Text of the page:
Development of Metallic Fuel Additives and Alloys for Sodium-cooled Fast Reactors

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Virginia Tech


The major goal of the work is to develop effective additives for U-10Zr (wt.%) metallic fuel to mitigate the fuel-cladding chemical interactions (FCCIs) due to fission product lanthanides and to optimize the fuel phase mainly by lowering the gamma-onset temperature. The additives Sb, Mo, Nb, and Ti have been investigated. Metallic fuels with one or two of the additives and with or without lanthanide fission products were fabricated. In this study, Ce was selected as the representative lanthanide fission product. A series of tests and characterizations were carried out on the additive-bearing fuels, including annealing, diffusion coupling, scanning electron microscopy (SEM), X-ray powder diffraction (XRD), and differential scanning calorimetry (DSC). Sb was investigated to mitigate FCCIs because available studies show its potential as a lanthanide immobilizer. This work extends the knowledge of Sb in U-10Zr, including its effect in the Zr-free region. Sb forms precipitates with fuel constituents, either U or Zr. However, it combines with the lanthanide fission product Ce when Ce is present. Those Sb-precipitates are found to be stable upon annealing, and are compatible with the cladding. The additive does not change the phase transition of U-10Zr. Mo, Nb, and Ti have been investigated for phase optimization based on the known characteristics shown in the binary phase diagrams. The quaternary alloys, i.e., two Mo-bearing alloys and two Nb-bearing alloys, were investigated. Compared to U-10Zr, a few weight percentages of Zr are replaced by those additives in the quarternary alloys. The solid-state phase transitions were determined (alpha and U2Ti transfer into gamma). The transition temperature varies depending on the compositions. The Mo-bearing alloys have lower -onset temperatures than the Nb-bearing alloys. All of them have lower gamma-onset temperatures than that of U-10Zr. Since low gamma-onset temperature is favorable, the results indicate that the fuel phase can be optimized by the replacement of a few weight percentages of Zr into those additives. All the experiments were out-of-pile tests. Therefore, in-pile experiments will be necessary to fully evaluate the performance of the additives in the future.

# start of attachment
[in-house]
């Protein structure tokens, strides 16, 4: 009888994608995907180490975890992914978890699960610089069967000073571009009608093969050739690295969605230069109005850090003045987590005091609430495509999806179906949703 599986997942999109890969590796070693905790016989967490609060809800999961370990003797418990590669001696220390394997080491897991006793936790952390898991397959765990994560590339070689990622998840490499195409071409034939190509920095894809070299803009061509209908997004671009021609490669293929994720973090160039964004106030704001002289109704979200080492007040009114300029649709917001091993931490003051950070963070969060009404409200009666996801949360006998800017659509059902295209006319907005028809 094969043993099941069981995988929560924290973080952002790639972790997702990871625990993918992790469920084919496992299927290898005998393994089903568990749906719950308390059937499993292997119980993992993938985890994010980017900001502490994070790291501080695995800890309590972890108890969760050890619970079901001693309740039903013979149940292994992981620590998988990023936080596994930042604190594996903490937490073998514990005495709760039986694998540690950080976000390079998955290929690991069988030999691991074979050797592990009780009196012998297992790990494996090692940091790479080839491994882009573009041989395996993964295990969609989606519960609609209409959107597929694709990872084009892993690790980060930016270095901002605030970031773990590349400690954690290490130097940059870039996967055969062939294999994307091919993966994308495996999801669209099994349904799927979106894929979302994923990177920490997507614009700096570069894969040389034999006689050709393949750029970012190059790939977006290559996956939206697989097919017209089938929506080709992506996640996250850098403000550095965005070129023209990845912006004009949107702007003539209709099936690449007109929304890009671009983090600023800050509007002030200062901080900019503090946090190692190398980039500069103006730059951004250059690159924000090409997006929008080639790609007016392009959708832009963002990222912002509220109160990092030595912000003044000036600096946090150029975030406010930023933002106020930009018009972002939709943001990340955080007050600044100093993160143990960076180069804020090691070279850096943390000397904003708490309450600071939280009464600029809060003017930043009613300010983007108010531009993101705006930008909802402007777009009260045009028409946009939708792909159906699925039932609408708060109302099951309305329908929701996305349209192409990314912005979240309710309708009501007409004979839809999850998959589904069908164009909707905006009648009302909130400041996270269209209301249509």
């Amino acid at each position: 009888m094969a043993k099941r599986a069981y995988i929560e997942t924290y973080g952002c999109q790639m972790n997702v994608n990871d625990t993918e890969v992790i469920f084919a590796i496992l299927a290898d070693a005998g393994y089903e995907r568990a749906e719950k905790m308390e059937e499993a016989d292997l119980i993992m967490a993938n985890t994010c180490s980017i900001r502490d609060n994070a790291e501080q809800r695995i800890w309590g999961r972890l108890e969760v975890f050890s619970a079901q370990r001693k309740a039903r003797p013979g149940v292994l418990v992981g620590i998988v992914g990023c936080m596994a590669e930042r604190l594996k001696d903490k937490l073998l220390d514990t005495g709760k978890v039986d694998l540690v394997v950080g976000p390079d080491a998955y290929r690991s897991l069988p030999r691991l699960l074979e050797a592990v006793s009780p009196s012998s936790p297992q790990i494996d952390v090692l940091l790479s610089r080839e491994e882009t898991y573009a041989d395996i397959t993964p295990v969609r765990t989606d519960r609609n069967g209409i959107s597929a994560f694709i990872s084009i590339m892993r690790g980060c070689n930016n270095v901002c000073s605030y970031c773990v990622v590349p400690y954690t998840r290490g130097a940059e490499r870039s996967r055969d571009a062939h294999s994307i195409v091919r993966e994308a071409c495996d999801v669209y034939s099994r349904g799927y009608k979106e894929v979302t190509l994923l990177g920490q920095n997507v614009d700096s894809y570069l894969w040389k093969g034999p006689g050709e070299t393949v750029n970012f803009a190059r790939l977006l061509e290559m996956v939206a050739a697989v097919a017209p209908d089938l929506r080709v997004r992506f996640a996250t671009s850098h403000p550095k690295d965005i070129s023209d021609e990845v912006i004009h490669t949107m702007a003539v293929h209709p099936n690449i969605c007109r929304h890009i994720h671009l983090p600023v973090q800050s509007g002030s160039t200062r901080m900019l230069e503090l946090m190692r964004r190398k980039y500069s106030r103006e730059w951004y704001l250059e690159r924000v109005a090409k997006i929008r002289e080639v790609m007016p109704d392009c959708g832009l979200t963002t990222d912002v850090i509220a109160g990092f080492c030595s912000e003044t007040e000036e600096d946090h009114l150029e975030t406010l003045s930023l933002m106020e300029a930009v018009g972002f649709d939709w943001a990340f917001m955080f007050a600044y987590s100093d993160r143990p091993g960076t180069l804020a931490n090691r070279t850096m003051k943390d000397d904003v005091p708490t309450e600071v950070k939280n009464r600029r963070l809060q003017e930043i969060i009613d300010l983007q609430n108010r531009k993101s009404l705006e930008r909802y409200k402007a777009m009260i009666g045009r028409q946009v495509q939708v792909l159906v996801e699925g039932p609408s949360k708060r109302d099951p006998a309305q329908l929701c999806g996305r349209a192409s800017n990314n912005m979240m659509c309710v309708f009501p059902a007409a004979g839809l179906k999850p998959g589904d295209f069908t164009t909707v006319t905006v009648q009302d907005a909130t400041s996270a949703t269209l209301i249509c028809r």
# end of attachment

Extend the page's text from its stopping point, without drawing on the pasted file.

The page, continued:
SFR, Metallic fuel, FCCIs, Microstructure, Phase transition